The Holding Project's new dance at Shaking the Tree Theatre considered how we choose to make things holy
After seeing three dances by Amy Leona Havin in the past few months, I’ve started comparing her to a weaver at a loom. The various threads and colors of her choreography interact and overlap, creating recurring patterns at times and clear juxtapositions at others. Together, they pull together the edges of her dance blanket, connecting her vision to movement and offering a look into the inner workings of her mind.
Havin’s latest work, mekudeshet, is an evening-length dance set on her company, The Holding Project. It follows the recent Milk, which premiered in the Union PDX festival, and Holy Lola, a dance film that premiered at Portland Dance Film Festival. Last weekend, as mekudeshet threaded itself together, it looped in movements and aesthetic choices that recalled Milk and Holy Lola, and it felt like a homecoming.
For Havin, the idea of coming home seems central to her quest as an artist and as a human. The roots of mekudeshet originate in her own family’s history—their Jewish faith, their Isreali homeland, and their resilience and struggle through the trauma of the Holocaust, during which all four of Havin’s grandparents survived the devastation of the concentration camps. The work serves as both a time capsule and a sign for how Havin’s future might weave together the worlds of Judaism and feminism.
“I feel in a way I have been split with my destiny,” said Havin, describing her dual identity as both a Jewish Israeli and an American. Interlacing her Israeli origins into her work seems to be Havin’s way of grappling with these things, having lived permanently in the US since her teenage years.
Havin has been choreographing since the age of 18 and has created 5 full-length dances, upwards of eight dance films, and various other projects. Her choreographic works, dance films, and installations have been presented both on the West Coast and internationally. The Holding Project, formed in 2015, has been creating thought-provoking live performance, dance for film, and installations. Led by Havin, The Holding Project is rooted in improvisational studies and movement exploration techniques, and encourages collaboration and play within the artistic process.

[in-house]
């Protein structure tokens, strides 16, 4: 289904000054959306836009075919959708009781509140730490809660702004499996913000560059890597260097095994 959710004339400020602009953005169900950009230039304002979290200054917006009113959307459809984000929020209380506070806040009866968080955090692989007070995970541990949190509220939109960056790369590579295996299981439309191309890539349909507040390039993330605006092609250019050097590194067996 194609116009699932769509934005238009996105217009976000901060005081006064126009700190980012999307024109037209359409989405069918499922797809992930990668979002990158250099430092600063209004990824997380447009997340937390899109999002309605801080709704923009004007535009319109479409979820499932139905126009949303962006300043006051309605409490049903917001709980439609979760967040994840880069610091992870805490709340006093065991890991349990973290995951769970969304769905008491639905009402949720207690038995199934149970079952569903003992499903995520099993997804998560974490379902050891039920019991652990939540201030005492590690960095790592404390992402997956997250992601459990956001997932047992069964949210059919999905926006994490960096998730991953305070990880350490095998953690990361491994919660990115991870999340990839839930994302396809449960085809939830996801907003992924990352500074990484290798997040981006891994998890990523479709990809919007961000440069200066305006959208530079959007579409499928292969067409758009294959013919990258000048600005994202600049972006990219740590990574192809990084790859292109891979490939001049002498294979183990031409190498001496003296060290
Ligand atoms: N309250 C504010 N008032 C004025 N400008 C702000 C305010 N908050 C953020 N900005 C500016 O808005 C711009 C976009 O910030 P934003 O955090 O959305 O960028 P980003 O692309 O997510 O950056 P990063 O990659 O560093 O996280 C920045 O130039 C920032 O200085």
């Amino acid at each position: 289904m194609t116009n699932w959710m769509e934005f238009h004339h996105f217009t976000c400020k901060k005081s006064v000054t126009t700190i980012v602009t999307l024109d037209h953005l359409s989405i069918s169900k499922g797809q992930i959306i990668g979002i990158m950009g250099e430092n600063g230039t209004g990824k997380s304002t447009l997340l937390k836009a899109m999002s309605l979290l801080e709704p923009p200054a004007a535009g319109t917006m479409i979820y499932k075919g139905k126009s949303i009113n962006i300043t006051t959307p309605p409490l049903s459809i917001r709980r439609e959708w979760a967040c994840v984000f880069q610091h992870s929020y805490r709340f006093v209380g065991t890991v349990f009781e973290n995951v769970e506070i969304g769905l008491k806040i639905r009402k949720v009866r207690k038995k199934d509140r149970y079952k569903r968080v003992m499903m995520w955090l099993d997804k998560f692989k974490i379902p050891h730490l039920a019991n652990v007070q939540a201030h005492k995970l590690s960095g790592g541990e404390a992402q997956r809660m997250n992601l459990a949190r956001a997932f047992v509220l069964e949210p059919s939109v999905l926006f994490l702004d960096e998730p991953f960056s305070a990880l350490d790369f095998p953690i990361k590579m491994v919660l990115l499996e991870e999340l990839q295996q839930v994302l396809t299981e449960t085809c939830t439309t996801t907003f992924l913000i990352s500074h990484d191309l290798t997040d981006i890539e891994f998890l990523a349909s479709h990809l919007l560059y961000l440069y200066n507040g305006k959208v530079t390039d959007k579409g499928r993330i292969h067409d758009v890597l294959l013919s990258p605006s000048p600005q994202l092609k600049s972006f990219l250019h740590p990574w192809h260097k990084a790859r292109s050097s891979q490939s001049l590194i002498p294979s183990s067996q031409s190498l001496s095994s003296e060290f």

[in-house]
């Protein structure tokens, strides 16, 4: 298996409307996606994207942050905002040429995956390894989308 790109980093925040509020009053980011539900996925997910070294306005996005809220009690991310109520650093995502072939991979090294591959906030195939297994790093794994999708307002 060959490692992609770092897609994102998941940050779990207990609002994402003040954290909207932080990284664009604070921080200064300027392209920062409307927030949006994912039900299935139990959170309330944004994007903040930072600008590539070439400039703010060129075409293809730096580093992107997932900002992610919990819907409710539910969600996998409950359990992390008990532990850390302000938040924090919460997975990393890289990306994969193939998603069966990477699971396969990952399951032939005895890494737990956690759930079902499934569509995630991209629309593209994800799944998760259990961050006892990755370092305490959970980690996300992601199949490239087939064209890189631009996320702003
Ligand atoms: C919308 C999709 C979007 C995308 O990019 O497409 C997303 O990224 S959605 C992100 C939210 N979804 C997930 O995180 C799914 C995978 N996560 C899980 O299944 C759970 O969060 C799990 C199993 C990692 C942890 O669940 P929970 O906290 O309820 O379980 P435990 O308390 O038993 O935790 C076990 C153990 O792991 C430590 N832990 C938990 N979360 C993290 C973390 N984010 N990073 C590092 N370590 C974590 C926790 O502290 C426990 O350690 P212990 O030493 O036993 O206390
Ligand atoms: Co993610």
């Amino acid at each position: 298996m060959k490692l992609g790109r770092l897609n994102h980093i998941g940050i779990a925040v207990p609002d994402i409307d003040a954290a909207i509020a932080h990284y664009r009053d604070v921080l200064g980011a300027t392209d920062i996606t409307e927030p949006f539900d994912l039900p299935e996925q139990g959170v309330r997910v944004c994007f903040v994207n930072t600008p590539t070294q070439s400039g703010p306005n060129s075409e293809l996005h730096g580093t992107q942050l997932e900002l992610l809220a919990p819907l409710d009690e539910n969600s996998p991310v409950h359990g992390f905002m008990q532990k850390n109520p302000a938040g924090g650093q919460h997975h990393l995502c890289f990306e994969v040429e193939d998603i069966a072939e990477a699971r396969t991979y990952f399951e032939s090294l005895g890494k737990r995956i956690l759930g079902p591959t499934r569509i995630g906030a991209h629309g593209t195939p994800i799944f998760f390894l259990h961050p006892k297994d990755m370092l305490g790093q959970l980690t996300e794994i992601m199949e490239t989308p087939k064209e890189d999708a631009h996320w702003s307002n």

Set within a rectangular space at Shaking the Tree Theatre, mekudeshet was caged by three boarded walls; on the fourth wall, an audience of about 50 people watched. Two doorways marked the edges on each end of the performance space, and at times the dancers moved in and out of the space like ghosts; one moment present, the next gone.
The word “mekudeshet” itself means “to sanctify something as sacred.” Havin’s mekudeshet focuses on the concept as a choice, what a person can declare sacred for themselves. “It’s an opportunity for my dancers to continually search for the holiness of their connection to the movement,” says Havin.
The Holding Project’s name also comes into play here. We choose what we hold close—time, space, memory, God, relationships— and mekudeshet begins with a hallowing softness, a carving away at the rigidness of the body and of religion, releasing into vulnerability. Varying ideas clash with one another in a way that dissolves their differences into a liquid pool of movement.
Havin chose to highlight a traditional Hebrew song in the beginning of the dance, Shma Israel, with lyrics that come directly from Deuteronomy, the fifth book of the Torah: “And you shall love the Lord your God, with all your heart and with all your soul, and with all your might.” While the melodic song played, the all-female cast explored a similar range of scales in their bodies, a radical act to pair with the exploration of religion. The two ideas would continue to co-exist throughout the piece, as Havin’s way of asking who’s to say that powerful femininity and sensuality cannot be claimed as holy within the context of Godly love?